Depolarizing your river value bet range

If you want to become an expert no limit hold player you should really work on depolarizing your river betting range. Wh...

Posted Jul 07, 2013


Bart Hanson BW2

Bart Hanson

Owner and Lead Pro

If you want to become an expert no limit hold player you should really work on depolarizing your river betting range. What does this mean? Most players have a polarized range on the river especially when the pot is large--that is they only bet bluffs or their very strong hands. Part of the reason why they do this is because they do not want to open themselves up to being raised--most are incapable of folding. They have subconsciously countered this flaw in their game (not being able to bet-fold for value) by simply not betting.

I call this type of player a "showdown monkey". He loses tons of value at the end of the hand by checking behind so that he can get to showdown for free. The funny thing that he does not know is that when you get raised on the river, whether in or out of position, your opponent is bluffing so infrequently that you are almost never getting the correct pot odds to call. So he is scared of a bluff that basically never happens.

As good players we know how important it is to make thin value bets in order to achieve a top winrate. When we bet hands that are not strong or weak on the river we are depolarizing our range. If we can effectively make this adjustment we become very difficult to play against and it is hard to catch us when we are bluffing.

Let us take a look at an example. Say in a $5-$5 game with effective stacks of $800 an under the gun player raises to $25 and there are three callers including us, in position on the button. We hold K J. The flop comes out Q 2 3. The UTG player bets out $80 into the pot. The two players fold in between and we call. The chances are the UTG is pretty strong as he has bet close to pot on somewhat of a wet board into three other players. His hand is most likely at least a queen or an overpair. The turn falls the 9 and he bets large again this time $200. We have picked up additional outs to a queen or an overpair as a ten brings us in a gutshot straight. We call again. The river falls the K and now our opponent checks. The pot is $660 and he has $500 left. Should we bet?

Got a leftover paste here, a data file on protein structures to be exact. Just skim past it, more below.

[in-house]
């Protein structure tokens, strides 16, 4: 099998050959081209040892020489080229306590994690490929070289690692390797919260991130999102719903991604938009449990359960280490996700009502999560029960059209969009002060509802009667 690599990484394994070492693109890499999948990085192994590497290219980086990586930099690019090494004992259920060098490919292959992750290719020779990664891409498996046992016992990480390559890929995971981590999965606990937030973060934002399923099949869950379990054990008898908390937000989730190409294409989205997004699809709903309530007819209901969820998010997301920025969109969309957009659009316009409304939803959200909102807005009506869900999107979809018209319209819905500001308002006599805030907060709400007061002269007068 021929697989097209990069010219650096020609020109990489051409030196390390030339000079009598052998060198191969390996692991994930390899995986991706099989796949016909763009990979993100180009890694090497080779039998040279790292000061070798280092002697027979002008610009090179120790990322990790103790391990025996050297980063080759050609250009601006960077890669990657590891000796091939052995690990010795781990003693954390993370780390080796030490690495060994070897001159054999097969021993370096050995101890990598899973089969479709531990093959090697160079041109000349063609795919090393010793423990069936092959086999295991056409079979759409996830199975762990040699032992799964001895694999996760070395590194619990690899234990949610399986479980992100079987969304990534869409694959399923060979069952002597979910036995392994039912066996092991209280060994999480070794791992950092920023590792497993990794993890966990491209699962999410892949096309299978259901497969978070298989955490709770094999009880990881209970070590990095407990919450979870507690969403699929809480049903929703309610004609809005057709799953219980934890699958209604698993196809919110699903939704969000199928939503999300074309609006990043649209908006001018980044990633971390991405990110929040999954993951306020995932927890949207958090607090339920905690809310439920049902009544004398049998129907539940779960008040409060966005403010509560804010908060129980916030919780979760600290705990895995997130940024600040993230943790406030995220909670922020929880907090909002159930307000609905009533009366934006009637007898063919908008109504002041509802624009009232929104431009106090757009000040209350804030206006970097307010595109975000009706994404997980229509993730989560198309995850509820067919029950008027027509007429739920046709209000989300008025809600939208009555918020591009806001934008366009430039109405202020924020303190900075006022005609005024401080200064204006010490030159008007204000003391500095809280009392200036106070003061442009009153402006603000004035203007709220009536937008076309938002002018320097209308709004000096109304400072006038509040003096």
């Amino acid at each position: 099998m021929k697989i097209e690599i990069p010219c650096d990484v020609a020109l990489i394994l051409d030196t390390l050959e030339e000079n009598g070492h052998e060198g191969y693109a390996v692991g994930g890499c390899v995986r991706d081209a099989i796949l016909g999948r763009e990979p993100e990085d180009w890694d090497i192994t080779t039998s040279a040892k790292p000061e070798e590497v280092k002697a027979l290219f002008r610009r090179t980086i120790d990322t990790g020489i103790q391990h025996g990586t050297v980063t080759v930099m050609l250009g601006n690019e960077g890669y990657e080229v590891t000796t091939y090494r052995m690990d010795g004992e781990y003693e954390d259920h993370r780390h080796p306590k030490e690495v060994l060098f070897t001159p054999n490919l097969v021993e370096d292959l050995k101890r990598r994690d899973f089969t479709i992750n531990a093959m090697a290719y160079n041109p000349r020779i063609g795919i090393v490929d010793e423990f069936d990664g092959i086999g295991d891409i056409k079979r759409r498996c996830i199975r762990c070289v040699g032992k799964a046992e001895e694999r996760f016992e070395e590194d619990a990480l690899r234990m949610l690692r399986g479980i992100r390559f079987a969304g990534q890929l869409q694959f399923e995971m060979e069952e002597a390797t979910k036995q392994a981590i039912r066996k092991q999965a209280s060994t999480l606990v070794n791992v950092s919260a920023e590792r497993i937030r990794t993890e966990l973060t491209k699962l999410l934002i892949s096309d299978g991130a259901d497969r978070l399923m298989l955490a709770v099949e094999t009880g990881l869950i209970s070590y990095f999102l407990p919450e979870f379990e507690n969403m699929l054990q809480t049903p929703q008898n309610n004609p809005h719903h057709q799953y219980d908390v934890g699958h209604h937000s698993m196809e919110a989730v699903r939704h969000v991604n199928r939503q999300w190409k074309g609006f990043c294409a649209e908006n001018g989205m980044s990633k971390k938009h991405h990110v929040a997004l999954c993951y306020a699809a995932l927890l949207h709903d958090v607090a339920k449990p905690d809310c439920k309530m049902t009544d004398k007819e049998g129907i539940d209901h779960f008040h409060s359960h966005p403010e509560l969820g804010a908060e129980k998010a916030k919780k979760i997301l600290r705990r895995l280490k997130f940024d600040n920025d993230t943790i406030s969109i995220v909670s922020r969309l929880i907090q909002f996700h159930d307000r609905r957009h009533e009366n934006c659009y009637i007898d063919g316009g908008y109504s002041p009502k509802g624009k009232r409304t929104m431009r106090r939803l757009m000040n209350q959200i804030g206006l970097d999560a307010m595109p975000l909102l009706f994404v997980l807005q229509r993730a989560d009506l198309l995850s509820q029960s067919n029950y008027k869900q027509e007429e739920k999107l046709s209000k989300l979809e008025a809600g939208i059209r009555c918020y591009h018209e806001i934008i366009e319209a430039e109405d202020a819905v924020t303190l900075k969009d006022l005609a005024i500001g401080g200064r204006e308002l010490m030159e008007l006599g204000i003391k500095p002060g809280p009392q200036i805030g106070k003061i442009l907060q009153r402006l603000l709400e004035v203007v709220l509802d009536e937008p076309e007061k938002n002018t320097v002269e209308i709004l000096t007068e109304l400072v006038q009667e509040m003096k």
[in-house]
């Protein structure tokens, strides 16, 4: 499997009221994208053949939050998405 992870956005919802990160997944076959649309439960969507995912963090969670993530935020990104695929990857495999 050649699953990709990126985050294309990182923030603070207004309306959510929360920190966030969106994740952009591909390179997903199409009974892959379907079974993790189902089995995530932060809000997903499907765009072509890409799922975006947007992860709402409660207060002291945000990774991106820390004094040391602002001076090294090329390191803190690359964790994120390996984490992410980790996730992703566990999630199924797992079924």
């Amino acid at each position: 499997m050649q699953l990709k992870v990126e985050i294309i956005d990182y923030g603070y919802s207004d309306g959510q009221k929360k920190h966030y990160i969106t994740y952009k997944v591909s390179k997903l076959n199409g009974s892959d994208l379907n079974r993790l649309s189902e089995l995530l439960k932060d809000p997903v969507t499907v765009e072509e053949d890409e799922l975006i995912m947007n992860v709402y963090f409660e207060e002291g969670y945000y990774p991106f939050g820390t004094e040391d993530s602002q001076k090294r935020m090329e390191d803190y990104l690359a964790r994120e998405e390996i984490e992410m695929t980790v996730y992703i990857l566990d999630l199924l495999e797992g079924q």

To answer this question we have to do some simple hand reading. It is obvious that our opponent has shown a good amount of strength by raising under the gun and betting close to pot on the flop and turn. He could have AA, KK, AQ, KQ or maybe QJ. Which of these hands though, check the river when a king falls? It is very unlikely that he checks KQ or KK. AA is close because again our opponents are showdown monkeys and do not want to be raised off of the best hand. So it is possibly that he has AA but I think that AQ or QJ is more likely. If we bet will he call? In this situation our hand looks so much like a flush draw I think he will definitely try and catch our bluff. Now what happens if we check the river behind? We lose the value bet amount that he would call with AQ and QJ and we also start to have a polarized river betting range something that we want to move away from. If we only have KQ or a busted flush draw he can profitable check call a decent sized bet, especially since he has a queen blocker to KQ. If we are good enough to bet any single paired king here, (running into the river with a flush draw) than he cannot profitably bluff catch us because we have other, medium strength hands in our range that he loses to--we are not only very strong or weak.

Not only do we make extra money making these thin value bets but we make it much much harder for our opponents to play against us and it opens the door for us to bluff more against people who are paying attention.

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